A Lifetime of Landcare

In our 25th anniversary year we are featuring the stories of people who began the grassroots Landcare movement that helped contribute to the formation of Landcare Tasmania in 1994

Meet Phil Watson - surf, bushwalking, cycling and Landcare

20190321_Phil_Watson.jpgA lifetime enjoying the outdoors has focused Phil Watson on his ongoing environmental journey.

Chasing surf, bushwalking on untracked environments, cycling more than half a million kilometres and ocean swimming are pastimes that generated his passion for the land, coast and sea.

His earth science degree, teaching young adults about horticulture, travelling and working overseas before returning to his home State of Tasmania were all part of shaping his community involvement.

Phil has worked for three decades with the Clarence City Council in a diversity of roles including managing the parks workforce and the Landcare and Coastcare Group Network as well as developing more than 25 Coast and Bush Reserve Activity Plans.

He was innovative in the space of community engagement, volunteering and bringing Landcare group members along with him in recognising and protecting the natural values within their bush and coastal reserves as well as on private properties.

Between 1989 and 2010 he set up and supported more than 25 Landcare groups in the Clarence municipality and established the Clarence Land and Coast care Network Inc. and worked with all the groups for 20 years on his weekend days. Following the development in 1989 of the innovative and national award-winning Waverley Flora Park Management Plan, he facilitated the convening of what is possibly the first Landcare Group in Tasmania. That said, Phil’s own Mt Rumney Landcare Group which he re-convened in 1992, was active under the banner of a serrated tussock management group from 1970s. He is still the Convenor.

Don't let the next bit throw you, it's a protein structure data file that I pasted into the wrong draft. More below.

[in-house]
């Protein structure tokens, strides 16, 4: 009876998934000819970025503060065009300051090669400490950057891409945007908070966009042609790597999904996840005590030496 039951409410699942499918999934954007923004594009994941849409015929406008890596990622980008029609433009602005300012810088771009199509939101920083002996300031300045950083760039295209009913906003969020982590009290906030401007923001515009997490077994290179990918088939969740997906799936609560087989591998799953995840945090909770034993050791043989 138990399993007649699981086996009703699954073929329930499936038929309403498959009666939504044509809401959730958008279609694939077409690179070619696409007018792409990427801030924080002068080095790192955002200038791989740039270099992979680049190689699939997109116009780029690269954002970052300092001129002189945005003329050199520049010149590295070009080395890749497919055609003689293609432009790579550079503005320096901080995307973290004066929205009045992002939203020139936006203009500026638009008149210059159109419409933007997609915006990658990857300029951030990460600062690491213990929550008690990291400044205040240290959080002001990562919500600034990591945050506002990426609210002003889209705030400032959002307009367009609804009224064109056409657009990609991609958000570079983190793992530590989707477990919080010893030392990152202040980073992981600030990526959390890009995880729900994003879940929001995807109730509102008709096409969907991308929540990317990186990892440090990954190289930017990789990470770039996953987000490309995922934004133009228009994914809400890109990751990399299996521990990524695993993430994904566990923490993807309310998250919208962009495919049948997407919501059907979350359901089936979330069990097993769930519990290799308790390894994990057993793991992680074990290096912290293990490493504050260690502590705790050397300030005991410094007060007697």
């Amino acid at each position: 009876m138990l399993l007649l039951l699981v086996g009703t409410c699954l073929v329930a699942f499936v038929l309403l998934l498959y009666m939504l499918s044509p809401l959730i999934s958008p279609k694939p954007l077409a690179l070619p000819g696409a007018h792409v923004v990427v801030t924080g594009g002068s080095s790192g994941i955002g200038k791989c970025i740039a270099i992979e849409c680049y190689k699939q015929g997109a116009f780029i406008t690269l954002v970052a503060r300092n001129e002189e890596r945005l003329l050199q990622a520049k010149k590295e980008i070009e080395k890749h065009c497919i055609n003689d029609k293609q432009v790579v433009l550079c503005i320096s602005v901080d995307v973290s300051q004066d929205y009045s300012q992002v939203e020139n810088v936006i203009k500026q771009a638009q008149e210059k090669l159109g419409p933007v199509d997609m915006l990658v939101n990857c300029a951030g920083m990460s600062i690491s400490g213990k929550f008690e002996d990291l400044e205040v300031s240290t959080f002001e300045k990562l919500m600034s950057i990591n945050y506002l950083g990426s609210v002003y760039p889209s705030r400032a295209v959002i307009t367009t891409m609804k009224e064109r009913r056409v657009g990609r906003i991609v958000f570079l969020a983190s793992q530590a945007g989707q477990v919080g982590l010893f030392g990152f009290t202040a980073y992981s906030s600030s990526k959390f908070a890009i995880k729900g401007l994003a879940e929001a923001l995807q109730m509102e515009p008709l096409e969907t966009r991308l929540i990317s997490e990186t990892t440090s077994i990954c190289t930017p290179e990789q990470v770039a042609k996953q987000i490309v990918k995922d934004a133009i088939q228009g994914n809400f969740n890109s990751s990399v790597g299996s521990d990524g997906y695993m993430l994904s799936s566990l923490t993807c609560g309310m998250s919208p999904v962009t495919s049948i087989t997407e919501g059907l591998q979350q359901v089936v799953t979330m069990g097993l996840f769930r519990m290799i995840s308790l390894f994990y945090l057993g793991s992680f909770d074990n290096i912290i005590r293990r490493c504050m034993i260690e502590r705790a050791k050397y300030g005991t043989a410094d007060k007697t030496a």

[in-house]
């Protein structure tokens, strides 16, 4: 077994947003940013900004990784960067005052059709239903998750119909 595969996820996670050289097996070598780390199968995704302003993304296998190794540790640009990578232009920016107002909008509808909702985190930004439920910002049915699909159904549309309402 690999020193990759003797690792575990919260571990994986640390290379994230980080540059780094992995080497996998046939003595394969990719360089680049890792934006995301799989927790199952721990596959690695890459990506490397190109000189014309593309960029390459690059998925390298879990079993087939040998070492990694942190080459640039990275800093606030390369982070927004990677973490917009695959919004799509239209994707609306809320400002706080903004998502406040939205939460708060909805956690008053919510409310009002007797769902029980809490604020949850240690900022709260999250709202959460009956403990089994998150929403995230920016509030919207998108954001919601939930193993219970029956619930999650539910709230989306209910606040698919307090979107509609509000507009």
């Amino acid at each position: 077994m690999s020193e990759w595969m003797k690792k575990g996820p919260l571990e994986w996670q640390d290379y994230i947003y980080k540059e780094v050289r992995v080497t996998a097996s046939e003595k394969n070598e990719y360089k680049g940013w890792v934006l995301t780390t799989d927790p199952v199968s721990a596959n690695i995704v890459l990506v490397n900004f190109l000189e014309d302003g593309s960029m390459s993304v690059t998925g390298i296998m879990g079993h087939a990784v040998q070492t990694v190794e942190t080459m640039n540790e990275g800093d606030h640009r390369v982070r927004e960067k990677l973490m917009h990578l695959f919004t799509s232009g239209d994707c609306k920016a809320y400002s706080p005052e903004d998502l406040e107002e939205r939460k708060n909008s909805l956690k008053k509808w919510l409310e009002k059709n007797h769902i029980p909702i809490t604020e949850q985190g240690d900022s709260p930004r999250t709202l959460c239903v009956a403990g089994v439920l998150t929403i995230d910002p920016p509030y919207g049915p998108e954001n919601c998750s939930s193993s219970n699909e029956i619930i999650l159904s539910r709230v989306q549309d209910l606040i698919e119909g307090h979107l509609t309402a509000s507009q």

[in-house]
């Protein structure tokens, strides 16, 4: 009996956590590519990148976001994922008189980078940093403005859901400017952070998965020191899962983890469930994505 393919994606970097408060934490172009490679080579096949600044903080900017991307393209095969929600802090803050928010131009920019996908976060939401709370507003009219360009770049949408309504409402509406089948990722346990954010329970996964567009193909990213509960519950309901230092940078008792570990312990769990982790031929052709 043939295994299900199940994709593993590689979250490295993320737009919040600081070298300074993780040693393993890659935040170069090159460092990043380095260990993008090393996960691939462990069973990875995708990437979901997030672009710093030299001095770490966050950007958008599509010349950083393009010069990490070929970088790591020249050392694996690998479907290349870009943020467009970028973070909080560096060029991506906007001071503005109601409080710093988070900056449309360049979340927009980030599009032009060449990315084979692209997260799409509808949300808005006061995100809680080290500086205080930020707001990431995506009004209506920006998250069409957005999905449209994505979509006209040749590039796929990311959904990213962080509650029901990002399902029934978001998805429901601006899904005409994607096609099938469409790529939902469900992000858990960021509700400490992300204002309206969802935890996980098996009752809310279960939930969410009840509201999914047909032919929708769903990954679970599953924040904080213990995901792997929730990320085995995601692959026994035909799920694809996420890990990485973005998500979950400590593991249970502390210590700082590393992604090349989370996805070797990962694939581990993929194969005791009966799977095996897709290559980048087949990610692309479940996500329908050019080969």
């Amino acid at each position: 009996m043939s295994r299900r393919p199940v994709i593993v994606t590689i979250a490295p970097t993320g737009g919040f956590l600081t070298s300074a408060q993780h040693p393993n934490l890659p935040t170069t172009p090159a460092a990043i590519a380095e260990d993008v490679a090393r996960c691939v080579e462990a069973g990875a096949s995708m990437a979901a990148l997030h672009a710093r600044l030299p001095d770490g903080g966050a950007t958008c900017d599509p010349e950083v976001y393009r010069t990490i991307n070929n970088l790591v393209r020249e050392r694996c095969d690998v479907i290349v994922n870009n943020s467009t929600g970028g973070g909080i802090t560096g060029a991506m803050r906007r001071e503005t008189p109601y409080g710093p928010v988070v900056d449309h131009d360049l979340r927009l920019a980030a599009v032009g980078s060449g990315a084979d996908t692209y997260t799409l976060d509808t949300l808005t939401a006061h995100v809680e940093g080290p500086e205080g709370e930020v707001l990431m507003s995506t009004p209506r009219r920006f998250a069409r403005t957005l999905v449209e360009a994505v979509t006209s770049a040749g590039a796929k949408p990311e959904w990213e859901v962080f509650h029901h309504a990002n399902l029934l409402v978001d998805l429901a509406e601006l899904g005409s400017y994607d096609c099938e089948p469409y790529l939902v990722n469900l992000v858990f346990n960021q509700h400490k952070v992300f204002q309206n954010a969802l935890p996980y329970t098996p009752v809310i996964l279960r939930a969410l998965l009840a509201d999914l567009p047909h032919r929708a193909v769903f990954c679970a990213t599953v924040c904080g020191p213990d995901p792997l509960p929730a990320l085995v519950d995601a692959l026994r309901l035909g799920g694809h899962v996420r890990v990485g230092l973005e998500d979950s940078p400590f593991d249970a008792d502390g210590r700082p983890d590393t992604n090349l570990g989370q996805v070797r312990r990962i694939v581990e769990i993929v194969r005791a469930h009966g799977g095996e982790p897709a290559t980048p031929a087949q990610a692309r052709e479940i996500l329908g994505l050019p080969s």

Phil received a Landcare Tasmania individual award in 1992, was runner up in 1993 and won the Tasmanian Local Government Award in 1992 and 1993, a year or two before today’s Landcare Tasmania organisation was established in 1994. The precursor body was then a State Government-run Landcare Tasmania organisation.

He won a Local Government Citizen of the Year Award in the late 1990s and his work and passion for success earned him a Churchill Fellowship. In 1998 he went to the UK and USA looking at conservation volunteers to advance knowledge on best practice management and education of Landcare Groups and their volunteers Australia-wide.

“That was a defining experience,” says Phil, whose report was well received and disseminated by the then Federal Environment Minister, Penny Wong.

The unique Clarence Landcare and Coastcare Network Inc. involved all the group convenors working in partnership to further Landcare in Clarence. The network strengthened in the 1990s and was awarded National Landcare Program funding. Combined with Council’s and groups’ in-kind support, the funding delivered a $1 million Project over three years focused on bushland and coastal reserve rehabilitation and enhancement activities.

Phil sees community engagement as the most important part of what he has done.

“That leads to increasing the knowledge base for the community to make good decisions and hence accept a shared responsibility for protecting the natural values of their own land and their nearby bushland and coastal reserves.”

Far from retiring, Phil continues his work with Clarence City Council, which has moved from him being the only person working in the environment area to employing a large team.

He enjoys his family – including grandchildren – and in his ‘spare time’ kayaks, plays tennis, has an extensive organic vegetable garden and writes amusing and interesting articles for scientific and nature publications. He is active in leading lots of interpretive walks and extended bush walks through 300 kms of tracks and trails in the municipality where a kayak trail has just been introduced.

“I am enjoying interacting with the large network of environmentally–aware folks that I have built up. It is a nice feeling to mentor young graduates just staring out on their environmental journeys. Now I am seeking to drop back to part-time to pursue my many other interests, but at this stage retiring is not on the agenda,” says Phil.